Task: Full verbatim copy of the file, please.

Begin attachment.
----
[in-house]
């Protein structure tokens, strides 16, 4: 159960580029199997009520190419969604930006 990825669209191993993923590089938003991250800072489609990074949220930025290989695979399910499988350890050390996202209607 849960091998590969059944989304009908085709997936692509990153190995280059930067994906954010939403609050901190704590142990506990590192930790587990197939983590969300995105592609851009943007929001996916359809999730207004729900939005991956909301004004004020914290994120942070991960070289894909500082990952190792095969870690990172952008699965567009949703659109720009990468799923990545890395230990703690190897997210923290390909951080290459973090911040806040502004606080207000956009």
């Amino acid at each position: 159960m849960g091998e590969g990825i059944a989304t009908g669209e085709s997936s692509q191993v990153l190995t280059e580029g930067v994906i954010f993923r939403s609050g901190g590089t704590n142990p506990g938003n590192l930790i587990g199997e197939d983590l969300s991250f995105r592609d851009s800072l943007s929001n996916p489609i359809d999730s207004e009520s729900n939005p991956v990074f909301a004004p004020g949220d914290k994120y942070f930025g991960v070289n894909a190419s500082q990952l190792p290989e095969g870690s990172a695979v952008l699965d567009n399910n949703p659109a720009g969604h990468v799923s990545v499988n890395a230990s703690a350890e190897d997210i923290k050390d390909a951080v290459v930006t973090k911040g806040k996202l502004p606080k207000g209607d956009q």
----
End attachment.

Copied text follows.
[in-house]
């Protein structure tokens, strides 16, 4: 159960580029199997009520190419969604930006 990825669209191993993923590089938003991250800072489609990074949220930025290989695979399910499988350890050390996202209607 849960091998590969059944989304009908085709997936692509990153190995280059930067994906954010939403609050901190704590142990506990590192930790587990197939983590969300995105592609851009943007929001996916359809999730207004729900939005991956909301004004004020914290994120942070991960070289894909500082990952190792095969870690990172952008699965567009949703659109720009990468799923990545890395230990703690190897997210923290390909951080290459973090911040806040502004606080207000956009």
């Amino acid at each position: 159960m849960g091998e590969g990825i059944a989304t009908g669209e085709s997936s692509q191993v990153l190995t280059e580029g930067v994906i954010f993923r939403s609050g901190g590089t704590n142990p506990g938003n590192l930790i587990g199997e197939d983590l969300s991250f995105r592609d851009s800072l943007s929001n996916p489609i359809d999730s207004e009520s729900n939005p991956v990074f909301a004004p004020g949220d914290k994120y942070f930025g991960v070289n894909a190419s500082q990952l190792p290989e095969g870690s990172a695979v952008l699965d567009n399910n949703p659109a720009g969604h990468v799923s990545v499988n890395a230990s703690a350890e190897d997210i923290k050390d390909a951080v290459v930006t973090k911040g806040k996202l502004p606080k207000g209607d956009q």